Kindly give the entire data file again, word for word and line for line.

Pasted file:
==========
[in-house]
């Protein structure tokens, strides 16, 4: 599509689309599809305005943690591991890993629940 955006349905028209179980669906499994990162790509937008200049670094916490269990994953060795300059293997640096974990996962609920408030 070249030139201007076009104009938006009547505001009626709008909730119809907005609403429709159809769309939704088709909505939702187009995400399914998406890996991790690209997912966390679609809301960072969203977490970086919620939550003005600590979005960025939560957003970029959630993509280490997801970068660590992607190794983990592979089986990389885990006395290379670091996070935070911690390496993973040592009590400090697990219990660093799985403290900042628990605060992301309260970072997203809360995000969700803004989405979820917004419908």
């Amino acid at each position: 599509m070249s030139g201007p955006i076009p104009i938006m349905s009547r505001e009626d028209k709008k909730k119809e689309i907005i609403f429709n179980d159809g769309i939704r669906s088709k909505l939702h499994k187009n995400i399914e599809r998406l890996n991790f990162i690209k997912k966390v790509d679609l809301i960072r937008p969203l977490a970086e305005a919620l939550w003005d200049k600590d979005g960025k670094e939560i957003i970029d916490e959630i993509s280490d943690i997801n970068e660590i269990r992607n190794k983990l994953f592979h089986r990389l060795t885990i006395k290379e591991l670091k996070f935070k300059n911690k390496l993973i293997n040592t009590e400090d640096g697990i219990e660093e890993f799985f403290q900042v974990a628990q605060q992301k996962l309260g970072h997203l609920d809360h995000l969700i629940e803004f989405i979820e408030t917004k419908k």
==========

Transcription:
[in-house]
């Protein structure tokens, strides 16, 4: 599509689309599809305005943690591991890993629940 955006349905028209179980669906499994990162790509937008200049670094916490269990994953060795300059293997640096974990996962609920408030 070249030139201007076009104009938006009547505001009626709008909730119809907005609403429709159809769309939704088709909505939702187009995400399914998406890996991790690209997912966390679609809301960072969203977490970086919620939550003005600590979005960025939560957003970029959630993509280490997801970068660590992607190794983990592979089986990389885990006395290379670091996070935070911690390496993973040592009590400090697990219990660093799985403290900042628990605060992301309260970072997203809360995000969700803004989405979820917004419908």
């Amino acid at each position: 599509m070249s030139g201007p955006i076009p104009i938006m349905s009547r505001e009626d028209k709008k909730k119809e689309i907005i609403f429709n179980d159809g769309i939704r669906s088709k909505l939702h499994k187009n995400i399914e599809r998406l890996n991790f990162i690209k997912k966390v790509d679609l809301i960072r937008p969203l977490a970086e305005a919620l939550w003005d200049k600590d979005g960025k670094e939560i957003i970029d916490e959630i993509s280490d943690i997801n970068e660590i269990r992607n190794k983990l994953f592979h089986r990389l060795t885990i006395k290379e591991l670091k996070f935070k300059n911690k390496l993973i293997n040592t009590e400090d640096g697990i219990e660093e890993f799985f403290q900042v974990a628990q605060q992301k996962l309260g970072h997203l609920d809360h995000l969700i629940e803004f989405i979820e408030t917004k419908k």